The Framework brings in new binding safeguards to address concerns raised by the CJEU in Schrems II. These measures, most of which stem from President Biden’s Executive Order (EO) 14086 made in October 2022, include limiting US intelligence services' access to EU data to what is necessary and proportionate for national security protection. It also establishes a two-tier redress system to handle complaints from European citizens regarding data access by US Intelligence authorities, including a Data Protection Review Court (DPRC). The DPRC will independently investigate and resolve complaints, with the power to enforce binding remedial measures. Additionally, the Framework imposes obligations on companies processing data from the EU, requiring them to self-certify adherence to set standards through the US Department of Commerce.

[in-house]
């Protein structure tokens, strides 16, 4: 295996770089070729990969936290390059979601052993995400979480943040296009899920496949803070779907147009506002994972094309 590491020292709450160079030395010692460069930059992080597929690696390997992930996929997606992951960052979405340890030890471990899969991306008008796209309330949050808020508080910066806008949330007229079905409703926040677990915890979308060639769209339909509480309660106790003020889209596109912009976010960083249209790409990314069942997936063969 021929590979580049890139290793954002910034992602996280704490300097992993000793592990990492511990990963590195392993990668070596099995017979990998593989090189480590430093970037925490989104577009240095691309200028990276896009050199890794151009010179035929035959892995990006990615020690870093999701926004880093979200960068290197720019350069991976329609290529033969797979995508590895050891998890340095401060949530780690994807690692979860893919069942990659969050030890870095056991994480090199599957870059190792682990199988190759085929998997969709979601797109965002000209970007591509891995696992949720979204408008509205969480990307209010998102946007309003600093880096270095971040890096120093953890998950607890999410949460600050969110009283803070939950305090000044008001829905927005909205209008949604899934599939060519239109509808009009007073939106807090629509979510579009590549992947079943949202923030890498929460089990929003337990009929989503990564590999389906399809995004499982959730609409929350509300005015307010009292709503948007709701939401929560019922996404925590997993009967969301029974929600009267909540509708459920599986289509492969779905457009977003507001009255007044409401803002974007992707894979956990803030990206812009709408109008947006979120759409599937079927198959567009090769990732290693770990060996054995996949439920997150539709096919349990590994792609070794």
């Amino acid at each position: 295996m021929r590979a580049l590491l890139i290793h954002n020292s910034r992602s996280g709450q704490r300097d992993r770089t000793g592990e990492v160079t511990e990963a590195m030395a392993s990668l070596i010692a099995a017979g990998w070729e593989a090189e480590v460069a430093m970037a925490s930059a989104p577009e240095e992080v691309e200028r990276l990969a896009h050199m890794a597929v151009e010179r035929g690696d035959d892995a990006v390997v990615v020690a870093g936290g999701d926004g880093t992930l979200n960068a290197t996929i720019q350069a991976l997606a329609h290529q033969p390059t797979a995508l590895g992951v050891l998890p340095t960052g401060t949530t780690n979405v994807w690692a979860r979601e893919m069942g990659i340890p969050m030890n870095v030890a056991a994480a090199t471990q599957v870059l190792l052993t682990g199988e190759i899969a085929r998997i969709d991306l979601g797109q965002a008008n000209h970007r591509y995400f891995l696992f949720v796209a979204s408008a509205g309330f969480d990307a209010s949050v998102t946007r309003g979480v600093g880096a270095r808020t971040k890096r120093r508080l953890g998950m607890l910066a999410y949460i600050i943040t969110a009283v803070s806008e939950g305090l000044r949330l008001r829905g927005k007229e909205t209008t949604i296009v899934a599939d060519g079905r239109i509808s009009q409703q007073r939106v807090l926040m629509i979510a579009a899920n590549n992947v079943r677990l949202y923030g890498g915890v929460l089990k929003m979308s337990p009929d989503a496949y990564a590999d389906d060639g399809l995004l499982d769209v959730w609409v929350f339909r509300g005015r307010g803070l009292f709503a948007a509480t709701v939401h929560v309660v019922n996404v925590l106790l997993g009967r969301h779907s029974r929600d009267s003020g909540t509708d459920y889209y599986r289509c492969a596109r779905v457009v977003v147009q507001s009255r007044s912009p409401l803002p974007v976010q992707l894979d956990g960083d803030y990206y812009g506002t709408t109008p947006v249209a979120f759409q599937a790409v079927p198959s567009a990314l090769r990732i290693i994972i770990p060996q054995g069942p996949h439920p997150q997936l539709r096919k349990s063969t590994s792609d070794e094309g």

The EU-US Framework aims to significantly improve upon the previous Privacy Shield mechanism. Notably, the DPRC may order the deletion of data if it determines that it was collected in violation of the new safeguards. These enhanced safeguards in government data access complement the obligations that US companies importing data from the EU will have to follow.
How can US companies comply?
The US Department of Commerce will oversee the implementation of the Framework, handling certification applications and monitoring participating companies' continued adherence to certification requirements. Enforcement powers over the Framework rest with the Federal Trade Commission (FTC).
To participate, companies must self-certify and publicly commit, e.g. via their privacy notices, to comply with the 16 Framework Principles, which are enforceable under US law. Self-certification can be made online, at www.dataprivacyframework.gov. Existing members of the former Privacy Shield mechanism may begin relying immediately on the Framework and will have until 10 October 2023 to re-commit to the Framework Principles without having to self-certify. Self-certification will be required on an annual basis.